Today we’re joined by Tay Collins. Tay is a remarkably talented visual artist. They are an amazing illustrator who use pictures to tell stories (and what gorgeous stories they tell). My thanks to them for taking the time to participate in this interview.
Please, tell us about your art.
I work in sequential art, character design and illustration. I tell stories through my art, sometimes my own, sometimes ones I’ve made with other people.
What inspires you?
Being able to create a tangible piece of my imagination is very inspiring in itself. I love creating fantasy worlds for people escape to, much like many of my favorite movies and comics did for me as a child. When I tell a story through my art and see other people enjoying it, it reminds me of how I feel when I see an inspiring story.
Both currently and while I was growing up, fiction captured my heart like nothing else. When I’m sad, or angry or even just bored I can always turn to my favorite fantasy worlds and see the characters I love. For me, that’s very special. What’s most inspiring for me is having the chance to create or be a part of something similar, so that I can help someone else have that special feeling too.
What got you interested in your field? Have you always wanted to be an artist?
I have always wanted to be an artist, but animation is likely what made me so intent on becoming one. When I was younger I was absolutely mesmerized by animated movies and TV shows. Little kids often want to do things that they think are cool, and I thought animation was just the coolest. That feeling never went away for me, so I started drawing and just never stopped.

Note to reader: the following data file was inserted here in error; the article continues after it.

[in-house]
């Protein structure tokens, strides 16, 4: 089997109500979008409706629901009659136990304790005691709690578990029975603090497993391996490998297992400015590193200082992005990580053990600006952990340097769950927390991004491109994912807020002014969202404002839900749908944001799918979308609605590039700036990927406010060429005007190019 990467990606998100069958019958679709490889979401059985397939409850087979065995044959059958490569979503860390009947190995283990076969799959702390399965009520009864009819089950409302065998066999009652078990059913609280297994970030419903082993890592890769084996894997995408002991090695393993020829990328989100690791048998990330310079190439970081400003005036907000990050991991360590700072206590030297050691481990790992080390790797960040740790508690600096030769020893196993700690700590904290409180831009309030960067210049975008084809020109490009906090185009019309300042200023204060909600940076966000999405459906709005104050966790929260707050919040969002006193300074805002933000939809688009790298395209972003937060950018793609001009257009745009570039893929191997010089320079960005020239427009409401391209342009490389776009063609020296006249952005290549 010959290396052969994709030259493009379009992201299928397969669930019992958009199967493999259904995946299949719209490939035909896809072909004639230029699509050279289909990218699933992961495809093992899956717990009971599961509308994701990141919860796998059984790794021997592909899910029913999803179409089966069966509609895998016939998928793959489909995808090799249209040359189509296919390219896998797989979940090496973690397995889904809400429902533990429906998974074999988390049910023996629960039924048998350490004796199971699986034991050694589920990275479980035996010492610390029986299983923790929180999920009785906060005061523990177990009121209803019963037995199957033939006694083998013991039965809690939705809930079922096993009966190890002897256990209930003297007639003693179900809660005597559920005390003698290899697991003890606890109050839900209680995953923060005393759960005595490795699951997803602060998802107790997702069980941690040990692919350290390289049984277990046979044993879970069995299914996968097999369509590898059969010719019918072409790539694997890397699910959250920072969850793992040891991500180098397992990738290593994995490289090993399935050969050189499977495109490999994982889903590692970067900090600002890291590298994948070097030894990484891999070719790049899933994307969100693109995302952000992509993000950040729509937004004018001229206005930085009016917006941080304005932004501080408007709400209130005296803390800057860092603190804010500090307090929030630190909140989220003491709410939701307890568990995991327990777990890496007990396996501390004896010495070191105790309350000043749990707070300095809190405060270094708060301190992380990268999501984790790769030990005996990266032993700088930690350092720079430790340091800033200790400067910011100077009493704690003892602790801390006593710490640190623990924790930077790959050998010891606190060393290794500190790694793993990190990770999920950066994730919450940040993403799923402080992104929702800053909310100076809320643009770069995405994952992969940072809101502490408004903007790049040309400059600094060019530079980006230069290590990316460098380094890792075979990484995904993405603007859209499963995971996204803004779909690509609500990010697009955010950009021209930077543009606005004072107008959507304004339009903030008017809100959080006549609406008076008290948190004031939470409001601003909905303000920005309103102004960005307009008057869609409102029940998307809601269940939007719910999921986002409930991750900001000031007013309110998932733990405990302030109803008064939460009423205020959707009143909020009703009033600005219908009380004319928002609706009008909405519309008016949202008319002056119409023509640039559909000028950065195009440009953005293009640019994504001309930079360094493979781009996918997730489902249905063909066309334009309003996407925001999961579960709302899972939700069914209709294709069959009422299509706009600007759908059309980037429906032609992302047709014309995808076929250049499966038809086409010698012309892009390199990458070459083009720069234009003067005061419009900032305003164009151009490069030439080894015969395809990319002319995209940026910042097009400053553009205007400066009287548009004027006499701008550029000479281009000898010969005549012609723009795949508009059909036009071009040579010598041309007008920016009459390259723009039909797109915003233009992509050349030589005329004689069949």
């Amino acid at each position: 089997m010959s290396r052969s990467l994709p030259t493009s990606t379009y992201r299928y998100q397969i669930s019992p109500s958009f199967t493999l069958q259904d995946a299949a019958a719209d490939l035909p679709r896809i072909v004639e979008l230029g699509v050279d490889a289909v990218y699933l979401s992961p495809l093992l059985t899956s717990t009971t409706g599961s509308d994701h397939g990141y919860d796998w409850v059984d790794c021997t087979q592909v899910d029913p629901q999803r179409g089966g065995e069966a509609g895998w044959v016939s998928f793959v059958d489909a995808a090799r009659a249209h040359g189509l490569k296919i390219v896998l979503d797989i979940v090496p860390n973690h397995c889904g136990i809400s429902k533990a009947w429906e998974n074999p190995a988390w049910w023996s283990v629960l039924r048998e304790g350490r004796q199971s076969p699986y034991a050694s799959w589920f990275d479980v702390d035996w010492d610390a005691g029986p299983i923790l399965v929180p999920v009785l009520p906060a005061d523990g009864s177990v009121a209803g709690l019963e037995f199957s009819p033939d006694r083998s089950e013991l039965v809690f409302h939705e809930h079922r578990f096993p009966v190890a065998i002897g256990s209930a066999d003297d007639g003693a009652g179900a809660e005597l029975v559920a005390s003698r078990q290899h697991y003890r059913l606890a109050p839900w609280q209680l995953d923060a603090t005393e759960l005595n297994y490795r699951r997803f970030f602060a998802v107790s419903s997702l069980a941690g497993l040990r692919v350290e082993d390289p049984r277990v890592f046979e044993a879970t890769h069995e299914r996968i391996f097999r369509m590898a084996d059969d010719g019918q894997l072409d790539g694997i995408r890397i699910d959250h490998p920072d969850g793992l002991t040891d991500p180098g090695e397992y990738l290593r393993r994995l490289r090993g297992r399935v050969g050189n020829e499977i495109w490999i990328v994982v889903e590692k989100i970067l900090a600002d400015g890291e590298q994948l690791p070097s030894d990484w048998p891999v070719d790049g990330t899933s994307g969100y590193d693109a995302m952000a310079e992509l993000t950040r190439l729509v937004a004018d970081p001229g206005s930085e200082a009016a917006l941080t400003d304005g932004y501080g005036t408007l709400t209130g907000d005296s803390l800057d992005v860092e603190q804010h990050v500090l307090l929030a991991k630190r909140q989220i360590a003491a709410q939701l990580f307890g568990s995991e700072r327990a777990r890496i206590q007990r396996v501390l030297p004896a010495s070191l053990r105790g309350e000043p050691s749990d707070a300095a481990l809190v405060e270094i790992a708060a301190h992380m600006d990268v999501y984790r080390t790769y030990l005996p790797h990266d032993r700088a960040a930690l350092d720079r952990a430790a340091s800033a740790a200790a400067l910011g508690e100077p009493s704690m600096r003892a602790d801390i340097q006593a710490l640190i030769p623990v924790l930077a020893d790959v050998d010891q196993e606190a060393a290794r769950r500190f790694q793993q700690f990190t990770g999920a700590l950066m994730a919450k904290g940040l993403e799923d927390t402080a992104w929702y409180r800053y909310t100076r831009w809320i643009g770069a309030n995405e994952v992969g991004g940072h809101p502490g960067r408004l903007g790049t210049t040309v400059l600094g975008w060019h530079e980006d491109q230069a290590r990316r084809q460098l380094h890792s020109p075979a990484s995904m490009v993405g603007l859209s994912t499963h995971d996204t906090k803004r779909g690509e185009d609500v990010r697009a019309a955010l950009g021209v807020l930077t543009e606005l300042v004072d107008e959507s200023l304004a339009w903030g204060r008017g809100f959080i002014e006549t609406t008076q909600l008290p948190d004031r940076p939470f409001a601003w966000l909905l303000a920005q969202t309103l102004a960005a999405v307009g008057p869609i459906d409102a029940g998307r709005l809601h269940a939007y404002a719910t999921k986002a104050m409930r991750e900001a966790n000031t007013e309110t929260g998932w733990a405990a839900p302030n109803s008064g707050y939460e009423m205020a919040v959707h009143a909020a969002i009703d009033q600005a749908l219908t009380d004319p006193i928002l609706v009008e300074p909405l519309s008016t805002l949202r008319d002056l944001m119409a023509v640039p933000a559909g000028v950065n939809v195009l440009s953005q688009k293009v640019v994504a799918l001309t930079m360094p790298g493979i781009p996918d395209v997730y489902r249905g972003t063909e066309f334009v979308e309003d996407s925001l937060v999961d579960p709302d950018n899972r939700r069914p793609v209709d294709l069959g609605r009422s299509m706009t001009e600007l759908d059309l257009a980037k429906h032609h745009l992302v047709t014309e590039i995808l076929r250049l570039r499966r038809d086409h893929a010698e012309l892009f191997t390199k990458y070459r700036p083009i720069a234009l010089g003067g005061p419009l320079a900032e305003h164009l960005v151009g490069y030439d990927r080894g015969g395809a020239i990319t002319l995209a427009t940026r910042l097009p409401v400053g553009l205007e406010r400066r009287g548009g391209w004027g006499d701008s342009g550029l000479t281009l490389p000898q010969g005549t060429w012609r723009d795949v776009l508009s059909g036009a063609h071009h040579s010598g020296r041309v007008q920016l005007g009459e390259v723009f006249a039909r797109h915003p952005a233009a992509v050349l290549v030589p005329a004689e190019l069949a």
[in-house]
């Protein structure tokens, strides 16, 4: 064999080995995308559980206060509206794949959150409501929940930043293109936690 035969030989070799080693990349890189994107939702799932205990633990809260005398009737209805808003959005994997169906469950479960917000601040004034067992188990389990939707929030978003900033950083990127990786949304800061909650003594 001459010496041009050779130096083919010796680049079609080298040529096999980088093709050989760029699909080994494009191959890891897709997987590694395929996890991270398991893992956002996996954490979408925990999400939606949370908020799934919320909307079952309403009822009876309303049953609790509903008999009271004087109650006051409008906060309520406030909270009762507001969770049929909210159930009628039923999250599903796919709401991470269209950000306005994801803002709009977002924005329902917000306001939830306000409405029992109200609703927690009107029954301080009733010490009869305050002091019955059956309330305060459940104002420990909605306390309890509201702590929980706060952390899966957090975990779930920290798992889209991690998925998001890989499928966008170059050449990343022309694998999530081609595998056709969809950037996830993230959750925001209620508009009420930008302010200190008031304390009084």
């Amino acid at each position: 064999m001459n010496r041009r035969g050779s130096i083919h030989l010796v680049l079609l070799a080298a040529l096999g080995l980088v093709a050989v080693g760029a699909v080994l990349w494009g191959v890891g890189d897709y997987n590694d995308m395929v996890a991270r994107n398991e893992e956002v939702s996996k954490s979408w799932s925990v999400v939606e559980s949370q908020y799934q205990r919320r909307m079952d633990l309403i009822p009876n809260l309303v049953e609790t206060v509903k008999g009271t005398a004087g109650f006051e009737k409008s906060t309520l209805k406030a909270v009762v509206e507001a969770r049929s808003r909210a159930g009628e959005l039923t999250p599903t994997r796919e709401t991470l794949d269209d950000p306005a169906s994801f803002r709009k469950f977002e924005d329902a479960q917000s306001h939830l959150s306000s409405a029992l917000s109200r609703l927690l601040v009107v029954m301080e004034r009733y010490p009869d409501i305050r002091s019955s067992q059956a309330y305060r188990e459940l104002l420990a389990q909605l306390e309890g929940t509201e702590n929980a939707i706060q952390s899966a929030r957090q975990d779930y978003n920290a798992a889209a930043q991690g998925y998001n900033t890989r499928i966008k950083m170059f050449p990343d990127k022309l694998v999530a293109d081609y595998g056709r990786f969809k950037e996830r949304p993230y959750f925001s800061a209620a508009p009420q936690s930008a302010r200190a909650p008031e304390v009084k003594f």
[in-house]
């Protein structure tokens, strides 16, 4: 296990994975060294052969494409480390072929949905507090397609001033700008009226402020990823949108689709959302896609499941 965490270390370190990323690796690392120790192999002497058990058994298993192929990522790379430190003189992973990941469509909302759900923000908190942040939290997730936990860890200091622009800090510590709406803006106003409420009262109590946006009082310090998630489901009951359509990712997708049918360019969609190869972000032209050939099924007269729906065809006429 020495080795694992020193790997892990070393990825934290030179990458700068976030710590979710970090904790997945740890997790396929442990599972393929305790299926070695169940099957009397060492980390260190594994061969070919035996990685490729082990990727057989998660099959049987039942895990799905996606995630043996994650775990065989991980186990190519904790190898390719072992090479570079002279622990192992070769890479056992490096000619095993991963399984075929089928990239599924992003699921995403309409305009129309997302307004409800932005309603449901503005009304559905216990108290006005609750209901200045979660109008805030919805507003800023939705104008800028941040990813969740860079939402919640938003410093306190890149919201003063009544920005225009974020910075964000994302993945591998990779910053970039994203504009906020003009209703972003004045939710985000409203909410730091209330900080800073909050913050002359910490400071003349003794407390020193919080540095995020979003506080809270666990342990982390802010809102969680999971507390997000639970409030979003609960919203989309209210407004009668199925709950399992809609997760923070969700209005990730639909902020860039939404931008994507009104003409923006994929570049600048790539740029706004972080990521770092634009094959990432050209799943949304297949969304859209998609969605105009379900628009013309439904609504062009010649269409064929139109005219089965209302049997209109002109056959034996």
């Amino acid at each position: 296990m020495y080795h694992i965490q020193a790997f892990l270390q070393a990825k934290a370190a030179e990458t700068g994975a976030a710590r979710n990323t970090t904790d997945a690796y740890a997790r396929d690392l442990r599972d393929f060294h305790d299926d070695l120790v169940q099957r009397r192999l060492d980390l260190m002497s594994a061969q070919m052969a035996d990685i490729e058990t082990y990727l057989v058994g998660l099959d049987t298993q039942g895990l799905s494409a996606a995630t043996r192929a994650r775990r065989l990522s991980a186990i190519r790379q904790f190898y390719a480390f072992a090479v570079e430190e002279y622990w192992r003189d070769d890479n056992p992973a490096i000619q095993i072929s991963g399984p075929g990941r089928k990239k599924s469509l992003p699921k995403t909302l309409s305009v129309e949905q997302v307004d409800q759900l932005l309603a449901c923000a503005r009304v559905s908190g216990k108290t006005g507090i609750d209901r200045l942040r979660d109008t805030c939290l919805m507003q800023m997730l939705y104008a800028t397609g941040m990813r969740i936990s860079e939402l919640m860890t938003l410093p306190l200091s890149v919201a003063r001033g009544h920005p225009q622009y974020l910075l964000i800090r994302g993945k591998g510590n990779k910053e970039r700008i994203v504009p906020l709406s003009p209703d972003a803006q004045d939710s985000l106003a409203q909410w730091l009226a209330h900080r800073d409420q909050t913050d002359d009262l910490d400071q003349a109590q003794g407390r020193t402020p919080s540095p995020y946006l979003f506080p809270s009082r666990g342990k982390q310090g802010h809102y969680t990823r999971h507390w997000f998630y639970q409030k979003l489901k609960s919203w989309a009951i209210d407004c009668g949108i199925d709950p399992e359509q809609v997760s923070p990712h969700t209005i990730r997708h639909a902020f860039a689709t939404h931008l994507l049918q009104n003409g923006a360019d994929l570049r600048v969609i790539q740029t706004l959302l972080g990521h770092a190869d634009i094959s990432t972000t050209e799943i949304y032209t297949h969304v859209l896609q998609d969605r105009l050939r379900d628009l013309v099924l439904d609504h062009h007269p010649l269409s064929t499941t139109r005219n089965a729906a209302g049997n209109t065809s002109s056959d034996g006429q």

Do you have any kind of special or unique signature, symbol, or feature you include in our work that you’d be willing to reveal?
Not particularly. I very often apply geometric shapes to my work, even if they’re not immediately seen. Though this is less of something unique to me, and just a common method in design practice.
What advice would you give young aspiring artists?
I think one of the biggest difficulties you’ll come across as an aspiring artist is losing your motivation. So one of the best things you can do for yourself is to remember to celebrate your work. From your own perspective it might not seem very special, because you see it every day. But from the view of others, there will always be someone who loves it. Loving yourself and what you do is important!
Where on the spectrum do you identify?
Asexual and possibly aromantic. I am currently unsure of my romantic orientation.
Have you encountered any kind of ace prejudice or ignorance in your field? If so, how do you handle it?
It’s rarely ever come up in my field to be quite honest. That in itself is a problem though, since I work in writing. Very few times have I ever seen asexual representation outside of my own work.
What’s the most common misconception about asexuality that you’ve encountered?
The most common thing I encounter is people assuming they know what asexual people want, and thinking that all asexual people are the same.
What advice would you give to any asexual individuals out there who might be struggling with their orientation?
Many asexual people have much advice to offer, so if you’re struggling with something there are a lot of communities you can turn to for help and support.
Remember that your orientation is about your happiness, it’s what you want and it isn’t for anyone else to decide.
Finally, where can people find out more about your work?
However, please be wary if you are sensitive to blood and minor body horror!
You can also find more examples of my work in my portfolio, which can be found here http://taycollins.carbonmade.com/
Thank you so much, Tay, for participating in this interview and this project. It’s very much appreciated.